Higher Education Essay

2303 words - 10 pages

Abstract
Zara is one of the largest international fashion brands of Inditex. The company first opened in La Coruna in 1975, still lives by the simple idea of Amancio Ortega to link customer demand to manufacturing, and link manufacturing to distribution. The customer is at the heart of the business model. In 1985, Inditex became the holding company Zara and other retail chains, and Jose Maria Castellano Rios joined the company. Castellano and Ortega shared the same beliefs that quick response to customers, use of computers, and disintegrated decision-making were important to build the business. Inditex operates 1,558 stores in 45 countries out of which 550 stores are a part of Zara chain. ...view middle of the document...

For example, “Zara’s having trouble breaking into the U.S. because they don’t participate in ‘vanity sizing,’ or labeling bigger clothes with a smaller size. Zara clothes are true to size.” (Lutz, 2014) This weakness that faces the company when it enters international markets can cause Zara to yield in face of stiff competitors and its alleged diseconomies of scale. In order to enter international markets, Zara needs to deliver its products in time, at competitive prices, customized for local market, and short-lead time.
Additionally, Zara is well-known throughout Spain and most of Western Europe as an upscale apparel company geared towards middle to upper class consumers. The primary strength of the company is its incredibly fast supply chain management, which is anchored by a large distribution center in Arteixo, where nearly all orders are processed from Zara stores across the world. Some of these very traits that have made Zara such a successful company, however, may prove to be major barriers to their continued growth. Zara is set apart by the stability in its production organization. Their success has come from cutting costs across the value chain and controlling performance down to the local store level. For example, “Zara’s factories in Spain and those it uses in Portugal, Morocco, and Turkey produce its trendiest clothes, often riffs on the latest fashion trends. They account for about half of Zara’s inventory, according to the company. Its more basic T-shirts, sweaters, and the like are ordered on a traditional schedule, about six months in advance, from factories in Asia, where labor costs are often cheaper, then sent by ship to Spain.” (Berfield, 2014) Thus in order to enlarge its operations internationally while maintaining its tradition of speedy deliveries and inventory turnover, Zara will have to increase its number of large distribution centers. Otherwise, it is a possibility of increasing of high shipping costs, slower delivery, and loss of its reputation as one of the most efficient apparel manufacturers and retailers in the industry. Moreover, its current reliance on internal manufacturing may become too costly to continue and Zara may have no choice but to begin outsourcing their inventory.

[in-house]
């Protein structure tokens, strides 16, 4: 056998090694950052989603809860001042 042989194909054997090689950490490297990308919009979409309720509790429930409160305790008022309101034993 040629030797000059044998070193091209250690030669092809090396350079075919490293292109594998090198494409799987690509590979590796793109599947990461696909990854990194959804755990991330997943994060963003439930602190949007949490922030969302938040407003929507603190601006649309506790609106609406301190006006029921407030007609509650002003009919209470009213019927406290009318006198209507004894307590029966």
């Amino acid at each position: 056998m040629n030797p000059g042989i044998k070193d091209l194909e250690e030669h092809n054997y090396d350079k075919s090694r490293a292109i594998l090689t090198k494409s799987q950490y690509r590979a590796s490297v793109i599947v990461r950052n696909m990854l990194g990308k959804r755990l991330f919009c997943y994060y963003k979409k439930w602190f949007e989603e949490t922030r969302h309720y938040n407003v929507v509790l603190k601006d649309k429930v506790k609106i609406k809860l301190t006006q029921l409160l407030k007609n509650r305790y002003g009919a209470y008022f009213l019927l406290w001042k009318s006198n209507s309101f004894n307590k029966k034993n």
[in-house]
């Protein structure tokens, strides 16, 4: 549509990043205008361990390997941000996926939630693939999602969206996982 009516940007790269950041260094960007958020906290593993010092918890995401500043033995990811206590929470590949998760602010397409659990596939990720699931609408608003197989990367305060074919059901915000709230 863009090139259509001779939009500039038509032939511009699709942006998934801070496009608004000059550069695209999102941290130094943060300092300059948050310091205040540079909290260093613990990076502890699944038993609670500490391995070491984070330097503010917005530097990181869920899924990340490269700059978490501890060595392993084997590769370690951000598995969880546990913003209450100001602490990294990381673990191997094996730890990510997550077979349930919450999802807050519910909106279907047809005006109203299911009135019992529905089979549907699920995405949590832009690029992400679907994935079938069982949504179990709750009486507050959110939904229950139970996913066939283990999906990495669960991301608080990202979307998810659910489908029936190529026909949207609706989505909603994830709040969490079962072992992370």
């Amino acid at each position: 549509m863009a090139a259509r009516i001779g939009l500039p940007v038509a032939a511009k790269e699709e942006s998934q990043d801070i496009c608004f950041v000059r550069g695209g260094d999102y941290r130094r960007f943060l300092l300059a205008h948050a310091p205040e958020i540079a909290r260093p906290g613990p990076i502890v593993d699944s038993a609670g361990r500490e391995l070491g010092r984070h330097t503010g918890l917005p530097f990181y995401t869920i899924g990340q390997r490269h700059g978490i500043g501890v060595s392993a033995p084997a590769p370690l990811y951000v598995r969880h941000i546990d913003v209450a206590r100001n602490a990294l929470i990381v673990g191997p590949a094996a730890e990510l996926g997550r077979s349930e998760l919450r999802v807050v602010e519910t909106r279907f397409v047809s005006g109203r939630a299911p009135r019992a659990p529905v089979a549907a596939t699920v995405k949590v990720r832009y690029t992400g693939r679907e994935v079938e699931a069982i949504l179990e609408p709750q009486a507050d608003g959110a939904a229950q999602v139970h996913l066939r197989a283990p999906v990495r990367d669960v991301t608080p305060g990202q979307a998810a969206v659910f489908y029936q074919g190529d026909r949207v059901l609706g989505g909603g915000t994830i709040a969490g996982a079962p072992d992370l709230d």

Moreover, changes in foreign currency market can also be a possible risk to Zara. Production costs might increase if Euro becomes stronger against Dollar, leading higher costs of apparels to end-users. Another risk to Zara is direct competition, such as H&M, The Gap, and Benetton are always looking at international markets to enhance their growth opportunities. H&M is similar to Zara in terms of price and fashion trend. H&M has also is in the process of building distribution centers in their international destinations to save the lead time and shipping costs. Zara’s centralized logistics model may hinder its movement and growth in international markets.
Zara’s competitive advantages are highly sustainable and have boosted...

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